On May 13th, 2021, your 21-year-old son, Beckett Cypher, died of an opioid overdose. How have you, your ex-partner Julie, and your other children been holding up since his passing?
ME: We hold on to each other and love each other. We were aware during the last year of his life how much trouble he was experiencing. Death is always a shock. However, we always hoped he could get out of his addiction. Unfortunately, it got a hold of him. We comfort each other, we delight in the memory of the wonderful human being he was, and we know that he is out of pain which we are grateful for.
Can you tell us about the work you are doing with your organization, The Etheridge Foundation?
ME: The Etheridge Foundation is an organization we just recently established. We accept donations and hold fundraisers. The goal is to fund research to find alternatives to the pharmaceutical opioid crisis we are facing. If anyone is in pain, they are automatically prescribed opioids. We fund research for finding other methods which work, and plant medicine is our focus.
In the past, you partnered with a dispensary to create cannabis-infused wine, which was such a unique product. What was that experience like, and can you tell us more about your company, Etheridge Botanicals?
ME: It is still unique because California, where we were doing it, made it illegal to infuse alcohol with cannabis, so we had to stop doing that. However, I still have Etheridge Botanicals, where we sell cannabis. In August, we launched our CBD line, which we are really excited about! We are a very health-focused company. We know many seek out cannabis for medical reasons and gravitate to the CBD side. You can shop on our website: EtheridgeBotanicals.com. We ship all throughout the entire United States.
Currently, marijuana is very much a state-by-state issue riddled with hoops you need to jump through. Do you think we will ever witness federalization?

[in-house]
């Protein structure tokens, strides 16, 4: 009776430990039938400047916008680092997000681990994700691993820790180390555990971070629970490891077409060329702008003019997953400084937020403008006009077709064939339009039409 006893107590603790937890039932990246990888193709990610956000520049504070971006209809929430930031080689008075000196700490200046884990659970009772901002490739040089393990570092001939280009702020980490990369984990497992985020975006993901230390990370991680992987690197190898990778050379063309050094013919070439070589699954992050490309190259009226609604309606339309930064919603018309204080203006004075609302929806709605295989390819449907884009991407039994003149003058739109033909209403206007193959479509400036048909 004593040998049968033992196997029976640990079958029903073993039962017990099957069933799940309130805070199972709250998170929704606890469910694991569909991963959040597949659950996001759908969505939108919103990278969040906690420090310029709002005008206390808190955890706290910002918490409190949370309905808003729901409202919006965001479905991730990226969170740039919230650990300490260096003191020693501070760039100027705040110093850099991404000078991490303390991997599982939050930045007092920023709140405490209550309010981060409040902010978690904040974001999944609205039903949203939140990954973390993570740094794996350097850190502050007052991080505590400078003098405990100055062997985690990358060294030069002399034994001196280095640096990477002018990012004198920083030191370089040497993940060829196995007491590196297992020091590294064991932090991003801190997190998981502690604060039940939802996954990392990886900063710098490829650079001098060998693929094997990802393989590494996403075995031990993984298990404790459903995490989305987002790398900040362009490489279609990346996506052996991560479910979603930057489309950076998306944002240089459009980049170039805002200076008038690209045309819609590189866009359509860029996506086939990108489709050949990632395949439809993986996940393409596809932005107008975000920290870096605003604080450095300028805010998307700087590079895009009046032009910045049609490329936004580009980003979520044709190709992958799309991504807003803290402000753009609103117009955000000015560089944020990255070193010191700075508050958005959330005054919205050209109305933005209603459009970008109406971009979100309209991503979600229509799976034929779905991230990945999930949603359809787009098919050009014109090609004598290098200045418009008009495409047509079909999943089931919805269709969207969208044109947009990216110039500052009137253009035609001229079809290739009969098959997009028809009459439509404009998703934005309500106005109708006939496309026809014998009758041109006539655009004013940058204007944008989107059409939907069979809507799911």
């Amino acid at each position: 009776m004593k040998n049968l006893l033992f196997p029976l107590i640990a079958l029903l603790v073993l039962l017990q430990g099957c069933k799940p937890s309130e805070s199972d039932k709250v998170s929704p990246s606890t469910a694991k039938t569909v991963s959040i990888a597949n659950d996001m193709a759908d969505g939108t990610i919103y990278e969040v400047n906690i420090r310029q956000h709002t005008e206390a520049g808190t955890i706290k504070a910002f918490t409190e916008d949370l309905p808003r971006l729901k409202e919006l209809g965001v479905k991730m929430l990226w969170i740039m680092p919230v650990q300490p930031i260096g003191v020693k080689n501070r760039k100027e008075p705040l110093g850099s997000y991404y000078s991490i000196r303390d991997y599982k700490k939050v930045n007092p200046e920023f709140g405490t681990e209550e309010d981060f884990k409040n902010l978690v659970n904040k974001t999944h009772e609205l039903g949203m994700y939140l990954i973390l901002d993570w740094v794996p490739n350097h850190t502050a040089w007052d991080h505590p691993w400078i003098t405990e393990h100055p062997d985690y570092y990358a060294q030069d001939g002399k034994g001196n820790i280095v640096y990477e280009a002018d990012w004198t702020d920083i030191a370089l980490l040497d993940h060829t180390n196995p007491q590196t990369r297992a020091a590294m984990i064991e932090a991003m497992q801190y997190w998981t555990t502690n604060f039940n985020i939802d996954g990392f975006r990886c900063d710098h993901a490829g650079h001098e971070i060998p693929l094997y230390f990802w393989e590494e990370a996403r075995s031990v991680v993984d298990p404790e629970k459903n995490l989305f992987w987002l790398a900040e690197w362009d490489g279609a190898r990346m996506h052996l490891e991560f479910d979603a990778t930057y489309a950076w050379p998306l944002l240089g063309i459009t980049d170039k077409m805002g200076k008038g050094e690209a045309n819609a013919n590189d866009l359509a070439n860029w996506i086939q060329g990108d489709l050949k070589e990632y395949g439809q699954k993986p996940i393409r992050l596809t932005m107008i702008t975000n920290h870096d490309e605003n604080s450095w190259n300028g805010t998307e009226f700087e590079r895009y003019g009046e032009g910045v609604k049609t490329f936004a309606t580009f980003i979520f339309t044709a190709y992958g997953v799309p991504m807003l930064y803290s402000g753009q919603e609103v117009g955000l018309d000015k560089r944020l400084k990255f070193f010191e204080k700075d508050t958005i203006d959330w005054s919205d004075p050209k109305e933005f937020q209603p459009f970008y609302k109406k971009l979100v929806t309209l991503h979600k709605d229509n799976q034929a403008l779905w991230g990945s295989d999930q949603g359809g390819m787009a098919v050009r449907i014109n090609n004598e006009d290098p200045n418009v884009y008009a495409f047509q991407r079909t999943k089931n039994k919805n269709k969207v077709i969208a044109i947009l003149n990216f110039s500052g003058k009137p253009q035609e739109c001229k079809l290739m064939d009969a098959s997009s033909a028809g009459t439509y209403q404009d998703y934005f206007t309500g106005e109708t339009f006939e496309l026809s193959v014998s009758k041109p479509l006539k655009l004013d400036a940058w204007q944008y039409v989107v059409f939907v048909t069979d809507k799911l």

ME: Eventually. I liken the movement to the struggle of marriage equality which started out as a municipality-by-municipality situation, then state-by-state, and later became federalized. Cannabis all comes down to business, so you get into this murky water where the pharmaceutical companies are fighting it for obvious reasons. There are also certain states and groups of people who are uneducated about it and, by default, oppose it. Unfortunately, President Joe Biden is one of those people.
Biden is from a generation that was brainwashed by Reefer Madness. I am not sure if federalization will take place in his tenure as president. Marijuana is really the future of the nation because it is not just about health benefits: this can aid agriculture, real estate, and business as a whole. This can really boost our economy!
Your new album, One Way Out, was just released on September 17th. Can you tell us about this unique record?
ME: This album is from the vaults. The album was actually recorded eight years ago at a time when I was contemplating releasing a box set. At the time, I came across many songs I made demos of in the 1980s and 90s, which did not make it on any of my albums primarily due to intimidation. Some of the songs were recorded prior to coming out. At the time, I felt they were too revealing and/or too feminist. They were all on hold until last year when BMG wanted to release new material, and I finally moved forward with the concept. I am excited these songs get to see the light of day. People love me performing it on tour because it is that rocky and roll angsty sound.
See Melissa Etheridge Live:
October 22nd | Bergen PAC | Englewood, NJ
October 24th | Paramount Theatre | Asbury Park, NJ
June 12th, 2022 | Tarrytown Music Hall | Tarrytown, NY
June 13th, 2022 | Count Basie Center | Red Bank, NJ